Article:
I have the utmost respect for the member of the Bloc and his legal prescience to any debate carried on in the House. He is a former solicitor general of his province and he is the spokesperson in this debate. However, what I really think he is saying is that the Bloc is generally against mandatory minimum sentences and that it does not like this law.

I respect that if that is what Bloc members believe. However, they are coming out at report stage with a motion that says that nowhere in this law as presented is a mention of young people. We have just gone through the fact that people are very much identified by age in the laws proposed. It is there twice. I do not know what is not so obvious about it.

The second thing is to say that exploitation is so nebulous, that it is so difficult to determine what exploitation means and that therefore the harsh sentences of five and six years are out of proportion. I know what he is leading to, that the Supreme Court of Canada or a court in our country may someday read these debates and ask if we turned our minds to the issue of proportionality. The sentence is severe, so is the crime well defined? That is really what the debate on this law is about.

I and the other members on the Liberal side think the crime and section are well defined. We know what it means when a person traffics in children by exploitation. When that occurs, we know that five and six years respectively are adequate and proportionate sentences. As parliamentarians and members of the committee, we have turned our minds to that eventuality. For the member from the Bloc to say that exploitation cannot be properly defined in this instance belies the fact that there have been convictions already under the underlying section passed in 2005.

If he had evidence that the courts brought up the issue of the weakness of the definition of exploitation in section 279.04, he should have brought it forward, because I have seen nothing where judges have complained about the definition of exploitation.

The Liberal Party has always been against human trafficking, especially when it involves children. My colleague Raymond Simard from Saint Boniface gave me a letter from the Missionary Oblate Sisters of St. Boniface. I would like to read the letter, which expresses support for this bill:

We, the Missionary Oblate Sisters of St. Boniface, are committed to fighting the terrible scourge of trafficking in women and children. We wish to condemn anything having to do with human trafficking throughout the world, especially in Canada and right here in Manitoba.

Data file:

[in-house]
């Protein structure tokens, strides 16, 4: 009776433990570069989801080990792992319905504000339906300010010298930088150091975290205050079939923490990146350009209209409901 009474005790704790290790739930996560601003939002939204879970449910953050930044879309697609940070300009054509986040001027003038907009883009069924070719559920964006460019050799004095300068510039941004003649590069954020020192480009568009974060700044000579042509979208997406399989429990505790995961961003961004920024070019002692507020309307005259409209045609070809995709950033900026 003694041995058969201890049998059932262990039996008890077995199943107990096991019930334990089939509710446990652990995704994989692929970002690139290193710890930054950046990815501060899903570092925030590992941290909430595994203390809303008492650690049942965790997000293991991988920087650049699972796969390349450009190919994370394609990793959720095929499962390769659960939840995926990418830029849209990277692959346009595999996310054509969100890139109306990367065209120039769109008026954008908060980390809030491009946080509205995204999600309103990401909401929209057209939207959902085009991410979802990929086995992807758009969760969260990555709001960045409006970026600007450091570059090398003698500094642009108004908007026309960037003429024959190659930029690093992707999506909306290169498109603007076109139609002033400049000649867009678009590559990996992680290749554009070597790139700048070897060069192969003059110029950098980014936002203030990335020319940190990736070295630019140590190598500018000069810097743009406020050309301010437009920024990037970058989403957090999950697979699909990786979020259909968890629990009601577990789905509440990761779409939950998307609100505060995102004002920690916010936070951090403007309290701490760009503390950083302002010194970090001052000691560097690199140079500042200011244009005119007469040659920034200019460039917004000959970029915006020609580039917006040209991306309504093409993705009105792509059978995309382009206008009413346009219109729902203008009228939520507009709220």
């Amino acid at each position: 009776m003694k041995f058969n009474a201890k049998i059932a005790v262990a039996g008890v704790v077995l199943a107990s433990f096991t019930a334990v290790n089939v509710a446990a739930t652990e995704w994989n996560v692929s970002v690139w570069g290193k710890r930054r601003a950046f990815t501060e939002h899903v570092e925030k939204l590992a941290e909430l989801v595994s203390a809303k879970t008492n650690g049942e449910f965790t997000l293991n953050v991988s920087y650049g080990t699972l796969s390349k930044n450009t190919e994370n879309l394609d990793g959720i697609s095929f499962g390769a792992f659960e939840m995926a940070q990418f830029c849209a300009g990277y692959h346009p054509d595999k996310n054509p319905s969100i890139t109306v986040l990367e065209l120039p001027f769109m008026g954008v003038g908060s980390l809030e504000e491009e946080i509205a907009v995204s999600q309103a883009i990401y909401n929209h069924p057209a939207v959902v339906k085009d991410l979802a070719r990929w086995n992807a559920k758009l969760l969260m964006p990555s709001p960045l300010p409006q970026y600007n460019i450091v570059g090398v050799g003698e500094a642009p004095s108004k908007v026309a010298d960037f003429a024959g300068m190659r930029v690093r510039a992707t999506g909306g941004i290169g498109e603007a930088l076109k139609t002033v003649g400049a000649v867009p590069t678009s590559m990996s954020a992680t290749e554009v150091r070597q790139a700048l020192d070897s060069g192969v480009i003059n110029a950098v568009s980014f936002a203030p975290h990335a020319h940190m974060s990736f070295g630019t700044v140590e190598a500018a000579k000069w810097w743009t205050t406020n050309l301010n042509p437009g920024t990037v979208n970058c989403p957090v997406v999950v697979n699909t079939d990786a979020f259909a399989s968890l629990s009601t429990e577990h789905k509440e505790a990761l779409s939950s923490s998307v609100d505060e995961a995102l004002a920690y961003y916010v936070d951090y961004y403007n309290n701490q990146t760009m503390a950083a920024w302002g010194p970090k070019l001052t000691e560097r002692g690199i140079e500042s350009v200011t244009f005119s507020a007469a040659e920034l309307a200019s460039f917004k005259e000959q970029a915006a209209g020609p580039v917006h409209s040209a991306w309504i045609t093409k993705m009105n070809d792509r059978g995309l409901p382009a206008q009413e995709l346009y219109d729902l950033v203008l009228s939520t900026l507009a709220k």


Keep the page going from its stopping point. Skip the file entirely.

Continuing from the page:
That letter was signed by Sister Cécile Fortier.

Again, there is a letter in support from the Catholic Women's League. The Canadian Religious Conference president, Father Yvon Pomerleau, in February of this year said:

In the global context where systems of oppression threaten the sacredness of all forms of life on our planet, the CRC believes it is imperative that we call on the Canadian government to adopt Bill C-268 in order to actively fight against human trafficking in Canada.

We support that. We want to do what is right. But what is really our job here is to make sure that the law as passed stands up to debate, scrutiny and criticism and is a law that will be used by our courts.

With that in mind, I, too, read the words of Professor Benjamin Perrin of the University of British Columbia law school. He certainly made the case on mandatory minimums. We on the Liberal side have nothing to be ashamed of with respect to mandatory minimums. I was not here, but they were brought in by Liberal governments. Mandatory minimums have been appropriate in certain circumstances. There has been great debate as to the implication, the ongoing onslaught of mandatory minimums everywhere, in the ceiling, in the hall, in the closets of the Conservative legislative agenda, but in this case, it is appropriate. In other cases it has been appropriate.